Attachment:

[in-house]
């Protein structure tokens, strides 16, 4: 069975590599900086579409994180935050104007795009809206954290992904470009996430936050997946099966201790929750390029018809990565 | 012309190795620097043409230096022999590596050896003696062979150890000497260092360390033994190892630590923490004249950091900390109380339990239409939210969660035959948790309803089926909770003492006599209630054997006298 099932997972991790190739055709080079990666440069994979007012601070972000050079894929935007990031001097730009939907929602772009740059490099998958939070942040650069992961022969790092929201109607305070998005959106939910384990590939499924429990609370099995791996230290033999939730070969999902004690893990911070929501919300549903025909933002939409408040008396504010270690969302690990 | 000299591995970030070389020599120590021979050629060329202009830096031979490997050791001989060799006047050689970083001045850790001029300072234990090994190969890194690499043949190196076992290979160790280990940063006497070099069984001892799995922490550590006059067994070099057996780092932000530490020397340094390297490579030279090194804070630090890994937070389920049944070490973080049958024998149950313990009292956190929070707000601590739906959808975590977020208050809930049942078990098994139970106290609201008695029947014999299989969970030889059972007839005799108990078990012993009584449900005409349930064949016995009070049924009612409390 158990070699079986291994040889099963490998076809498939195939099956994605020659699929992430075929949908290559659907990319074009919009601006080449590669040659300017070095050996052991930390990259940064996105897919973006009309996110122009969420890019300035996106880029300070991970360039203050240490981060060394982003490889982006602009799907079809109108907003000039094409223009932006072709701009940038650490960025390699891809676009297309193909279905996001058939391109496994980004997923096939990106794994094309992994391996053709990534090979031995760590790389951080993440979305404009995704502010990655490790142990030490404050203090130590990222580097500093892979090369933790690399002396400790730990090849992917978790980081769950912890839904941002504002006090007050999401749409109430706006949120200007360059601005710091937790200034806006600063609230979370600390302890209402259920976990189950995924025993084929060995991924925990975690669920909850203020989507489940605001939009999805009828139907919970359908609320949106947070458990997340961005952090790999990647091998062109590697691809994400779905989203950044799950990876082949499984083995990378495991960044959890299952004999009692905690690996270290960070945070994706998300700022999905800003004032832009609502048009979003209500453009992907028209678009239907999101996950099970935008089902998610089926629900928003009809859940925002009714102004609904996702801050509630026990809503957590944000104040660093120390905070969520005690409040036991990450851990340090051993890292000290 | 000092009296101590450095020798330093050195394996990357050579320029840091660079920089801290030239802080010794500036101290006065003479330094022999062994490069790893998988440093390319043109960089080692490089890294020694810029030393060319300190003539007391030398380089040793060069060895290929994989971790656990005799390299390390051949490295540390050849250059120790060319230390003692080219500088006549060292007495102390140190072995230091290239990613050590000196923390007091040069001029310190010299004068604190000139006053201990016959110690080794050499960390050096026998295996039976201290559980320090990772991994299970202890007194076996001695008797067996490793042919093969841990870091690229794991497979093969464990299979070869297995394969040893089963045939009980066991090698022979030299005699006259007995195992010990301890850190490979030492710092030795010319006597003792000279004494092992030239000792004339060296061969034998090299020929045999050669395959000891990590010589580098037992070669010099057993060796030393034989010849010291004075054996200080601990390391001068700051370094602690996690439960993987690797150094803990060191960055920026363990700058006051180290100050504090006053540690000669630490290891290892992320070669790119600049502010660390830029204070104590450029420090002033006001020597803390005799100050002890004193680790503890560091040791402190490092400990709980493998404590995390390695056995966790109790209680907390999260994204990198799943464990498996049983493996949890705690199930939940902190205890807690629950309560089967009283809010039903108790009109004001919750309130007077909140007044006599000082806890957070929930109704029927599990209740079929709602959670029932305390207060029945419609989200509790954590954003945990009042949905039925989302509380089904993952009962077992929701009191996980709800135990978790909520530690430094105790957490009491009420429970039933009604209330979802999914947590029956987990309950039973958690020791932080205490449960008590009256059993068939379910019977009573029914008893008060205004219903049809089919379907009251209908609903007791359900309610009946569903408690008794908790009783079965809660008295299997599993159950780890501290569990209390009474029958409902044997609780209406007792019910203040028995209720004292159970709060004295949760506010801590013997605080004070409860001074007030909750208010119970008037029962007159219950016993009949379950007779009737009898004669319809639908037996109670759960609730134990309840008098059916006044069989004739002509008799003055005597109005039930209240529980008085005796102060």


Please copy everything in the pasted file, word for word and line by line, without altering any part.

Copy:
[in-house]
């Protein structure tokens, strides 16, 4: 069975590599900086579409994180935050104007795009809206954290992904470009996430936050997946099966201790929750390029018809990565 | 012309190795620097043409230096022999590596050896003696062979150890000497260092360390033994190892630590923490004249950091900390109380339990239409939210969660035959948790309803089926909770003492006599209630054997006298 099932997972991790190739055709080079990666440069994979007012601070972000050079894929935007990031001097730009939907929602772009740059490099998958939070942040650069992961022969790092929201109607305070998005959106939910384990590939499924429990609370099995791996230290033999939730070969999902004690893990911070929501919300549903025909933002939409408040008396504010270690969302690990 | 000299591995970030070389020599120590021979050629060329202009830096031979490997050791001989060799006047050689970083001045850790001029300072234990090994190969890194690499043949190196076992290979160790280990940063006497070099069984001892799995922490550590006059067994070099057996780092932000530490020397340094390297490579030279090194804070630090890994937070389920049944070490973080049958024998149950313990009292956190929070707000601590739906959808975590977020208050809930049942078990098994139970106290609201008695029947014999299989969970030889059972007839005799108990078990012993009584449900005409349930064949016995009070049924009612409390 158990070699079986291994040889099963490998076809498939195939099956994605020659699929992430075929949908290559659907990319074009919009601006080449590669040659300017070095050996052991930390990259940064996105897919973006009309996110122009969420890019300035996106880029300070991970360039203050240490981060060394982003490889982006602009799907079809109108907003000039094409223009932006072709701009940038650490960025390699891809676009297309193909279905996001058939391109496994980004997923096939990106794994094309992994391996053709990534090979031995760590790389951080993440979305404009995704502010990655490790142990030490404050203090130590990222580097500093892979090369933790690399002396400790730990090849992917978790980081769950912890839904941002504002006090007050999401749409109430706006949120200007360059601005710091937790200034806006600063609230979370600390302890209402259920976990189950995924025993084929060995991924925990975690669920909850203020989507489940605001939009999805009828139907919970359908609320949106947070458990997340961005952090790999990647091998062109590697691809994400779905989203950044799950990876082949499984083995990378495991960044959890299952004999009692905690690996270290960070945070994706998300700022999905800003004032832009609502048009979003209500453009992907028209678009239907999101996950099970935008089902998610089926629900928003009809859940925002009714102004609904996702801050509630026990809503957590944000104040660093120390905070969520005690409040036991990450851990340090051993890292000290 | 000092009296101590450095020798330093050195394996990357050579320029840091660079920089801290030239802080010794500036101290006065003479330094022999062994490069790893998988440093390319043109960089080692490089890294020694810029030393060319300190003539007391030398380089040793060069060895290929994989971790656990005799390299390390051949490295540390050849250059120790060319230390003692080219500088006549060292007495102390140190072995230091290239990613050590000196923390007091040069001029310190010299004068604190000139006053201990016959110690080794050499960390050096026998295996039976201290559980320090990772991994299970202890007194076996001695008797067996490793042919093969841990870091690229794991497979093969464990299979070869297995394969040893089963045939009980066991090698022979030299005699006259007995195992010990301890850190490979030492710092030795010319006597003792000279004494092992030239000792004339060296061969034998090299020929045999050669395959000891990590010589580098037992070669010099057993060796030393034989010849010291004075054996200080601990390391001068700051370094602690996690439960993987690797150094803990060191960055920026363990700058006051180290100050504090006053540690000669630490290891290892992320070669790119600049502010660390830029204070104590450029420090002033006001020597803390005799100050002890004193680790503890560091040791402190490092400990709980493998404590995390390695056995966790109790209680907390999260994204990198799943464990498996049983493996949890705690199930939940902190205890807690629950309560089967009283809010039903108790009109004001919750309130007077909140007044006599000082806890957070929930109704029927599990209740079929709602959670029932305390207060029945419609989200509790954590954003945990009042949905039925989302509380089904993952009962077992929701009191996980709800135990978790909520530690430094105790957490009491009420429970039933009604209330979802999914947590029956987990309950039973958690020791932080205490449960008590009256059993068939379910019977009573029914008893008060205004219903049809089919379907009251209908609903007791359900309610009946569903408690008794908790009783079965809660008295299997599993159950780890501290569990209390009474029958409902044997609780209406007792019910203040028995209720004292159970709060004295949760506010801590013997605080004070409860001074007030909750208010119970008037029962007159219950016993009949379950007779009737009898004669319809639908037996109670759960609730134990309840008098059916006044069989004739002509008799003055005597109005039930209240529980008085005796102060």